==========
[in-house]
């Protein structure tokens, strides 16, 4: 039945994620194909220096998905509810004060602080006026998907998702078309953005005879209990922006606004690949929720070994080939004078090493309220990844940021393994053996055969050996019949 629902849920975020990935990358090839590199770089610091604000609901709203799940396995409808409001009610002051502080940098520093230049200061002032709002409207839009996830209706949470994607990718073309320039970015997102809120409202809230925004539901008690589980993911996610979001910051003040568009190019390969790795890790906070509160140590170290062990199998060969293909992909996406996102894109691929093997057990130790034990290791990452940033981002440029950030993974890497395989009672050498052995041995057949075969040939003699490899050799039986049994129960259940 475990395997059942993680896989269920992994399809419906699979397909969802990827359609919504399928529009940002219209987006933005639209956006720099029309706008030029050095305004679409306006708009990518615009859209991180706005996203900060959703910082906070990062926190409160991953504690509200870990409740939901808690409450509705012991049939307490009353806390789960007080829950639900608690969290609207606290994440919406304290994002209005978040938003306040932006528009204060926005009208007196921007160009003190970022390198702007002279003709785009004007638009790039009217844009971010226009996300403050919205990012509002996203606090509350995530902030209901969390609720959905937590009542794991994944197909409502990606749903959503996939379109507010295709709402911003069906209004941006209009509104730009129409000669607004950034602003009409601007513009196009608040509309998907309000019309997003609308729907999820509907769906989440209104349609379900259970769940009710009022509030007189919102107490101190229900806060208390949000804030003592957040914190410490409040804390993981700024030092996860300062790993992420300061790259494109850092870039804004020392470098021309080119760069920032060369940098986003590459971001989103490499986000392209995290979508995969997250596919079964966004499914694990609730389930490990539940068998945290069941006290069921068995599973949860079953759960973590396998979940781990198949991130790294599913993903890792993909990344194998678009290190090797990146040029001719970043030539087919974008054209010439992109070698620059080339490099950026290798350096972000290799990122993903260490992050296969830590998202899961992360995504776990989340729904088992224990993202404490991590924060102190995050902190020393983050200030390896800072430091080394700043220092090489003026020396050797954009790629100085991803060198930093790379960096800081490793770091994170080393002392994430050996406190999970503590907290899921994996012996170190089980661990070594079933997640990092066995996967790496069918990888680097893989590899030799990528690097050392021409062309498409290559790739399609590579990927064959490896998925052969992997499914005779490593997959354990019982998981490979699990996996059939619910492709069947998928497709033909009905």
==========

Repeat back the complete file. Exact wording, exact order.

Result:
[in-house]
């Protein structure tokens, strides 16, 4: 039945994620194909220096998905509810004060602080006026998907998702078309953005005879209990922006606004690949929720070994080939004078090493309220990844940021393994053996055969050996019949 629902849920975020990935990358090839590199770089610091604000609901709203799940396995409808409001009610002051502080940098520093230049200061002032709002409207839009996830209706949470994607990718073309320039970015997102809120409202809230925004539901008690589980993911996610979001910051003040568009190019390969790795890790906070509160140590170290062990199998060969293909992909996406996102894109691929093997057990130790034990290791990452940033981002440029950030993974890497395989009672050498052995041995057949075969040939003699490899050799039986049994129960259940 475990395997059942993680896989269920992994399809419906699979397909969802990827359609919504399928529009940002219209987006933005639209956006720099029309706008030029050095305004679409306006708009990518615009859209991180706005996203900060959703910082906070990062926190409160991953504690509200870990409740939901808690409450509705012991049939307490009353806390789960007080829950639900608690969290609207606290994440919406304290994002209005978040938003306040932006528009204060926005009208007196921007160009003190970022390198702007002279003709785009004007638009790039009217844009971010226009996300403050919205990012509002996203606090509350995530902030209901969390609720959905937590009542794991994944197909409502990606749903959503996939379109507010295709709402911003069906209004941006209009509104730009129409000669607004950034602003009409601007513009196009608040509309998907309000019309997003609308729907999820509907769906989440209104349609379900259970769940009710009022509030007189919102107490101190229900806060208390949000804030003592957040914190410490409040804390993981700024030092996860300062790993992420300061790259494109850092870039804004020392470098021309080119760069920032060369940098986003590459971001989103490499986000392209995290979508995969997250596919079964966004499914694990609730389930490990539940068998945290069941006290069921068995599973949860079953759960973590396998979940781990198949991130790294599913993903890792993909990344194998678009290190090797990146040029001719970043030539087919974008054209010439992109070698620059080339490099950026290798350096972000290799990122993903260490992050296969830590998202899961992360995504776990989340729904088992224990993202404490991590924060102190995050902190020393983050200030390896800072430091080394700043220092090489003026020396050797954009790629100085991803060198930093790379960096800081490793770091994170080393002392994430050996406190999970503590907290899921994996012996170190089980661990070594079933997640990092066995996967790496069918990888680097893989590899030799990528690097050392021409062309498409290559790739399609590579990927064959490896998925052969992997499914005779490593997959354990019982998981490979699990996996059939619910492709069947998928497709033909009905």